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Intercultural Engagement and Leadership

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Up From the Roots

Musicians Randye Jones of Grinnell College and Damani Phillips of the University of Iowa will commemorate the 150th anniversary of the ratification of the 13th Amendment to the U.S. Constitution by sharing the rich history of the music of the African-American tradition.

The 13th Amendment, which officially abolished slavery in America, was ratified by the states on Dec. 6, 1865, eight months after the Civil War ended.

To mark this milestone, Jones and Phillips will present a free public lecture, "Up From the Roots," and a musical performance at 7:30 p.m. Friday, Dec. 4, in Herrick Chapel.

They will explore the development of music from the end of the Civil War to the Civil Rights Movement, including spirituals, gospel, jazz, blues, and rhythm and blues.

The Office of Intercultural Affairs and the Office of Diversity and Inclusion are sponsoring the event.

Grinnell welcomes and encourages the participation of people with disabilities. You can request accommodations from the event sponsor or Conference Operations and Events.

Randye Jones

Randye JonesJones, a soprano and researcher, is a doctoral student in vocal literature at the University of Iowa. She also serves as media room supervisor in Burling Library at Grinnell College.

Jones has gained recognition for her writings on African-American vocalists and composers, and as a performer and lecturer through her projects, "The Art of the Negro Spiritual, Afrocentric Voices in Classical Music," and the recently published "The Spirituals Database."

She regularly presents lecture-recitals and concerts, and serves as a panelist at events such as the Research, Education, Activism, and Performance (REAP) National Conference on Spirituals, African American Art Song Alliance Conference, and the National Association of Negro Musicians conference.  

Damani Phillips

Damani PhillipsPhillips, formerly on the music faculty at Grinnell College, is an assistant professor of jazz studies and African-American studies at the University of Iowa.

An active saxophone player, pedagogue, and composer, Phillips has taught and performed throughout the United States, England, and Japan, and is actively sought as a guest artist, clinician and adjudicator. Phillips has performed with artists/groups such as Lewis Nash, Christian McBride, the touring Dave Matthews cover band "Crush," and many others. He has released five albums of his own, including his most recent recording project, "Duality," a double album featuring a unique synergy between straight-ahead jazz and hip hop music.

A Level Playing Field?

Sociology professor Matthew Hughey Matthew Hughey of the University of Connecticut will deliver a lecture on Monday, Nov. 30, about how media coverage of athletics perpetuates the myth of "black brawn vs. white brains."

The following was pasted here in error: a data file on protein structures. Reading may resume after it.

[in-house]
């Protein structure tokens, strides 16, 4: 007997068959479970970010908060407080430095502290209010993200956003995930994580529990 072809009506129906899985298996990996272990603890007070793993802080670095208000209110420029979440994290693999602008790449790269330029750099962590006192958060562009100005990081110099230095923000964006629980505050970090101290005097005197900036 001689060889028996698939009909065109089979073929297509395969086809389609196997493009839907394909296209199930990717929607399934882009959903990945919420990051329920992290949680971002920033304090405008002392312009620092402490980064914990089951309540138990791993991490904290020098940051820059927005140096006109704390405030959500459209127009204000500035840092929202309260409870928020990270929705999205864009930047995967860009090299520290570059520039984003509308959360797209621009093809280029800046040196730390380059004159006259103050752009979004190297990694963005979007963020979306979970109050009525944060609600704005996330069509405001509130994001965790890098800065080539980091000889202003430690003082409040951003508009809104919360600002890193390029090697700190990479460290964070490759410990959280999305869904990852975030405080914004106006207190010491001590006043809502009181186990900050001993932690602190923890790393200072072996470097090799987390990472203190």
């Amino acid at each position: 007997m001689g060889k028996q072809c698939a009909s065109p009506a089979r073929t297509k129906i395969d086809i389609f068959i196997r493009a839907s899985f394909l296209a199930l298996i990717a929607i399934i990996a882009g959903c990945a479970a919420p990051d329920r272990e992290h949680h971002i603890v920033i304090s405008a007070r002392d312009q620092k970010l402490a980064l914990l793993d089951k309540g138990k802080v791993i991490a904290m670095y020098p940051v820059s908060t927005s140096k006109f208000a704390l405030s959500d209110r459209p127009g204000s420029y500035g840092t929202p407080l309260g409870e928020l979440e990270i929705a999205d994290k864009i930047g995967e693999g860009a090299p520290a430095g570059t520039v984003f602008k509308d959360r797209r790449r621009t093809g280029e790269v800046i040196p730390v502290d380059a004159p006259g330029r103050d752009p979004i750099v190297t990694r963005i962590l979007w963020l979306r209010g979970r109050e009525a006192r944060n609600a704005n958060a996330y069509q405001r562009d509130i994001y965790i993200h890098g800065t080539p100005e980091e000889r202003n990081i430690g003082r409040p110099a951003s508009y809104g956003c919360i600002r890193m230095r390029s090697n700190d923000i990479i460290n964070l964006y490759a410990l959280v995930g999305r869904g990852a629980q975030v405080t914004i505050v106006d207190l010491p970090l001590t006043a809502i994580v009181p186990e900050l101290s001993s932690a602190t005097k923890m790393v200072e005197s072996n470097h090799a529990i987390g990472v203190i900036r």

The free, public lecture, titled "A Level Playing Field? Zombie Theories of Athletics, Genetics and Race in Media," starts at 7:30 p.m. in Joe Rosenfield '25 Center, Room 101.

Black and white image of Jesse Owens racingHughey will discuss the role the news media play in perpetuating the myth of "black brawn vs. white brains" – that blacks have an inherent biological disposition toward athletic excellence. Despite biological and sociological evidence that debunks this theory, Hughey contends that many still believe in a link between black athleticism and biological determinism. He will argue that while empirically impossible, this thesis is a zombie theory – an idea that just won't die.

The author of several books, Hughey has written extensively about race, including The White Savior Film: Content, Critics and Consumption and  White Bound: Nationalists, Antiracists and the Shared Meanings of Race. He also serves as co-editor of The Obamas and a (Post) Racial America?

National media outlets such as NPR, ABC and CBS frequently call upon Hughey for his sociological expertise. He also is a contributing writer to The New York Times, The Washington Post, USA Today, and the Huffington Post, among others.

Hughey has received numerous honors throughout his career, such as the Distinguished Early Career Award from the American Sociological Association's Section on Racial and Ethnic Minorities. Hughey is a member of both the Africana Studies and American Studies departments at the University of Connecticut.

Assistant Professor Casey Oberlin, sociology, is organizing the event. Co-sponsors are the Office of Diversity and Inclusion; the Center for Humanities; the Rosenfield Program in Public Affairs, International Relations, and Human Rights; the Instructional Support Committee; the Gender, Women's, and Sexuality Studies Department; the Department of Sociology; and the Department of Anthropology.